Disagreement is an important part of life, love and film criticism. It’s come to my attention that the latest film from Liam Neeson, The Ice Road, a high-end purchase for Netflix streaming services in the US, yet Amazon Prime in the UK, is getting some pretty uncharitable reviews. Perhaps this is to do with the kind of obloquy that Neeson unleashed by confessing that he might, as a younger man, have been influenced by racism. Some are keen to make him out to be a fallen hero for admitting weakness. Or perhaps it’s because even a pandemic doesn’t seem to stop Neeson; even during a worldwide lockdown, we saw his late career action-hero everyman still a hardy perennial with the releases of Honest Thief, Made in Italy and The Marksman.
So The Ice Road may suffer from market saturation, and maybe the cool kids don’t see the irony anymore, but for stranded couch potatoes, Liam Neeson still kicks ass. A distinguished actor of enormous power, range and sensitivity, 2008’s Taken advanced Neeson into a select group of aging action heroes like Charles Bronson, who transcended genre and budget to be beloved by a public thirsty for a decent man to empathise with as he revenged himself of miscreants.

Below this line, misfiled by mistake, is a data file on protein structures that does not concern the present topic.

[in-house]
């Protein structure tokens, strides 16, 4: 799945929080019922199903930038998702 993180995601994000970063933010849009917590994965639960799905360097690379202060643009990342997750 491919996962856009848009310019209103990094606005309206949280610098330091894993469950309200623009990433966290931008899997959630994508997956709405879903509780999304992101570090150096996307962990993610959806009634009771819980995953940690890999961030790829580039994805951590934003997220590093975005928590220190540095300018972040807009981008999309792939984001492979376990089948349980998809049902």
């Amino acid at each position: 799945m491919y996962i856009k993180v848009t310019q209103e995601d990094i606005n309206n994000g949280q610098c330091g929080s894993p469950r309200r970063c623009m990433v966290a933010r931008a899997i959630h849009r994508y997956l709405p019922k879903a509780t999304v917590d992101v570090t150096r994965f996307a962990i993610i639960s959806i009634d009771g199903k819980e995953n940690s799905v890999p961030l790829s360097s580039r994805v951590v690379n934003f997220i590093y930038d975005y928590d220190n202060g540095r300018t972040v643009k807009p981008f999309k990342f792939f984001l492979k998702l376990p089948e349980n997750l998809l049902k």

The Ice Road fuses man-on-a-mission elements of The Wages of Fear and Sorcerer, with Neeson as Mike McCann, a blue-collar truck driver who takes on a dangerous assignment; he joins a team of truckers heading up The Ice Road with three vital well-heads which might just save some trapped miners. It’s a race against time, but the trucks are dispensable, and so are their drivers. So it’s no big surprise that Laurence Fishburne, spoiler alert, doesn’t last long, but there’s also a double-agent who turns McCann’s mission on its head…
With simplistic anti-corporate sentiment, a half-brother with PTSD to care for and a Native American gal-pal (Amber Midthunder), McCann has been fashioned in the modern, diverse sense of heroism, but his actions are straight up Neeson. Never giving up, never defeated, always trying to do the right thing; it’s no wonder that Neeson is a brand. Jonathan Hensleigh’s film has some weird geography and some hokey effects, sure, but when you’ve got a happy centre like Neeson, who would want to complain? We all need a hero right now, and while The Ice Road isn’t up there with Neeson’s best, it’s good enough to be going on with.